Throughput is a measurement of the amount of data, which can be transmitted between two locations in a data network, not including header, footer or routing information bits. It is generally measured in bits per second (bps) and can be specified for hardware, software, firmware or any combination thereof that make up a connection between transmitter and receiver in a data communication network. Bandwidth is similar to throughput as it is defined for data communication networks. Bandwidth is the raw data rate that may be sustained by a given communications network and is generally slightly higher than throughput. For instance, an Ethernet link may be rated for a 10 Mbps bandwidth but a measurement of an actual file transfer may show that the rate at which data can actually be transferred between two computers using that same link is only a throughput of 6.8 Mbps as is taught in Peterson, L. L. and Davie, B. S., Computer Networks: A Systems Approach. San Francisco: Morgan Kaufmann Publishers, 2000.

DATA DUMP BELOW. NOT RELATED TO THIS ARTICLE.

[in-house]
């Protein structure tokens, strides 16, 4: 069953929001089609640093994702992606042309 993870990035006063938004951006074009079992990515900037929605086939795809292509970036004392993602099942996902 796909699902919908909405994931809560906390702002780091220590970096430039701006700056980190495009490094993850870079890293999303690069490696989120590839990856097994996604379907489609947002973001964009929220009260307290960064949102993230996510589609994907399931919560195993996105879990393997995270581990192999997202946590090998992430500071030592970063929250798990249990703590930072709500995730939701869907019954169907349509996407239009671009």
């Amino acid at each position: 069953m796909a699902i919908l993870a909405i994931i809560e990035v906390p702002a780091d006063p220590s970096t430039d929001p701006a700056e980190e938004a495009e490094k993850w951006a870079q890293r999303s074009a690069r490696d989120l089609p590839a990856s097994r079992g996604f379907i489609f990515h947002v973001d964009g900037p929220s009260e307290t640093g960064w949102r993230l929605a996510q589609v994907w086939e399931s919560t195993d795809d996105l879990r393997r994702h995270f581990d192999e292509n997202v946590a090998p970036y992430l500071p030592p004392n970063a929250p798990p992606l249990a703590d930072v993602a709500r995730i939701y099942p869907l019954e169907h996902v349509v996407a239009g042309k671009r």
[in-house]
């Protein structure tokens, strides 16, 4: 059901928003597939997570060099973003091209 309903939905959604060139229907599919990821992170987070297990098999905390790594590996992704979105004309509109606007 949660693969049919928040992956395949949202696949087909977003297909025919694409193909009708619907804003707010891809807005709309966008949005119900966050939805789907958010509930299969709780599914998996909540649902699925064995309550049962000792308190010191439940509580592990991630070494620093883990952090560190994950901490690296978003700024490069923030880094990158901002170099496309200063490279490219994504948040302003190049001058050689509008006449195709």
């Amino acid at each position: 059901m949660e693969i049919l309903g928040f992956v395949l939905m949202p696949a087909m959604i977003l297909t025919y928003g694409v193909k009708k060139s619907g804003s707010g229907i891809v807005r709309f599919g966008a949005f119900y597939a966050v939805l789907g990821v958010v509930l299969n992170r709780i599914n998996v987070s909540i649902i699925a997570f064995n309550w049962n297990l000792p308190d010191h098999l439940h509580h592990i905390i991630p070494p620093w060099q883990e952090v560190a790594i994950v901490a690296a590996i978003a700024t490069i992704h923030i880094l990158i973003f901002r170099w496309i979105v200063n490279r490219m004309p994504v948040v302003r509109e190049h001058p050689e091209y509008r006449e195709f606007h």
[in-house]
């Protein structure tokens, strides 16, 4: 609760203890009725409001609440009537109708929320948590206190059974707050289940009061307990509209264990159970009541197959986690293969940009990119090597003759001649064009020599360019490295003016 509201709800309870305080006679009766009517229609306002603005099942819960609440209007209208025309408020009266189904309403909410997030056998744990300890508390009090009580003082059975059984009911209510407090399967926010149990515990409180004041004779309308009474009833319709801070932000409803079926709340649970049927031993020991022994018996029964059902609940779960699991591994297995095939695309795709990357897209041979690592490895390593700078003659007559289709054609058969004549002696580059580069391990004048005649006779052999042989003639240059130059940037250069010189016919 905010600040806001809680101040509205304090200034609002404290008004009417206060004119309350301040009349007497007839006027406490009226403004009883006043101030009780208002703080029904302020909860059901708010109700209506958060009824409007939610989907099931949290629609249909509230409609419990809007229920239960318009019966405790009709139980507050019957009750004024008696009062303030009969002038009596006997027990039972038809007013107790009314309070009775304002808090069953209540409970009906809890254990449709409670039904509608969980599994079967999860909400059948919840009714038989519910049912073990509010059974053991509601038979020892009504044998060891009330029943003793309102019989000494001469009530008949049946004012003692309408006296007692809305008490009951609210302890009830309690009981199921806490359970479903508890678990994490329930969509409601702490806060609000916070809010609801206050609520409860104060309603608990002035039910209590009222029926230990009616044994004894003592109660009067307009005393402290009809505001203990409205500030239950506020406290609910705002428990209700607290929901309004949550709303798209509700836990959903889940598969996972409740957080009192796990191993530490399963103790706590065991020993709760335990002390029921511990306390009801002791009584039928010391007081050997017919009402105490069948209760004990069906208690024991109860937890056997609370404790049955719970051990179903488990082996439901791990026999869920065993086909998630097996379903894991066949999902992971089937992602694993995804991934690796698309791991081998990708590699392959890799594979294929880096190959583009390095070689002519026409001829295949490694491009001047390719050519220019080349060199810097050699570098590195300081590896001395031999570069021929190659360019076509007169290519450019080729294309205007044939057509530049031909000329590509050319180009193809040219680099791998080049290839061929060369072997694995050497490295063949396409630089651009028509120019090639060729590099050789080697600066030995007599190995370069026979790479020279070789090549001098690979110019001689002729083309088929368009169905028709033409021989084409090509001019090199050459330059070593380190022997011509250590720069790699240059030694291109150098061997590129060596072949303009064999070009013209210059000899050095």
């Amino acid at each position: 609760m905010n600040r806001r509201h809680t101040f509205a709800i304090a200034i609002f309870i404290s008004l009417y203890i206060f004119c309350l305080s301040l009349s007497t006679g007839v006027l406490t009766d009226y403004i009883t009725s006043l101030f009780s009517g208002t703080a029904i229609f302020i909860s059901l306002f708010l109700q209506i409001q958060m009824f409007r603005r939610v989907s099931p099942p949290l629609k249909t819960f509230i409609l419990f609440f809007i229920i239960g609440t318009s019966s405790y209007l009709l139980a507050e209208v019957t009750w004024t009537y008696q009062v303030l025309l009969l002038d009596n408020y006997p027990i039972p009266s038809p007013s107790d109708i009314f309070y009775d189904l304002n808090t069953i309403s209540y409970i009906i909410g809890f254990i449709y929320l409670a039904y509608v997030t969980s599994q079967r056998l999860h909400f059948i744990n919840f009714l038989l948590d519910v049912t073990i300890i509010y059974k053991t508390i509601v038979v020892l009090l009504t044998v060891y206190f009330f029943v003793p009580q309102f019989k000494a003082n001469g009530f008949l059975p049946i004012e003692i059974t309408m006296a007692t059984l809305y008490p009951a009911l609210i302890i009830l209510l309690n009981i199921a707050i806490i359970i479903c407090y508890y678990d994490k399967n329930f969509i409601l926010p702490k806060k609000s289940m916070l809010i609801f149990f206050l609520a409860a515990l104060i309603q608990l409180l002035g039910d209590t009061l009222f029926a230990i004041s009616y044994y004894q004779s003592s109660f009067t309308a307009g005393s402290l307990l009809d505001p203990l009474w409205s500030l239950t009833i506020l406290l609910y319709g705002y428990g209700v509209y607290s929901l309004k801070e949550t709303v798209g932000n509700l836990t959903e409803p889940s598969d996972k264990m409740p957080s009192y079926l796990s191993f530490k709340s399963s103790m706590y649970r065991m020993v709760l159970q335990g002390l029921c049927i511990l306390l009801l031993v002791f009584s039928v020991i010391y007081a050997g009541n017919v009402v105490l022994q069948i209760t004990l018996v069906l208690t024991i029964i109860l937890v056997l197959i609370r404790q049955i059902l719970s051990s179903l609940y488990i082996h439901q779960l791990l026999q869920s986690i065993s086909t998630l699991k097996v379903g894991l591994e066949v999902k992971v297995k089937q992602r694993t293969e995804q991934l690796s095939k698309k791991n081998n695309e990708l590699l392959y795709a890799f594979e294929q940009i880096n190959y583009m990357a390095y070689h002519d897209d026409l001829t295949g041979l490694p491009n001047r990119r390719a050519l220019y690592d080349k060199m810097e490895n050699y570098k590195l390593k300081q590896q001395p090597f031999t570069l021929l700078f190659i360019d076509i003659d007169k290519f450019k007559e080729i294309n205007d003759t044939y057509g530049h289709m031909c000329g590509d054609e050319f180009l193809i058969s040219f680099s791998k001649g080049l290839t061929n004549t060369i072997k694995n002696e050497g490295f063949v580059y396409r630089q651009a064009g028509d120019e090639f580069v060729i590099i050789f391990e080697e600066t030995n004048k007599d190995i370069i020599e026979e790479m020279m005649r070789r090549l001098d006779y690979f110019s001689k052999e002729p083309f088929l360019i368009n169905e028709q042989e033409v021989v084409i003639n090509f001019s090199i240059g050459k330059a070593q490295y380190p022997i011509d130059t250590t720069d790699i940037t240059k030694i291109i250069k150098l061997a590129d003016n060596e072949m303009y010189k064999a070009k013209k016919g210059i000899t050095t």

Quality of service (QoS) is a term that is used to describe networks that allocate a certain amount of bandwidth to a particular network transmitter. Such a network will allow a transmission to request a certain bandwidth. The network will then decide if it can guarantee that bandwidth or not. The result is that network programs have a reliable bandwidth that can more easily be adapted to. When the quality of service of a connection is measured, the bandwidth that the network claims to offer should be compared to the actual bandwidth for different requested bandwidths.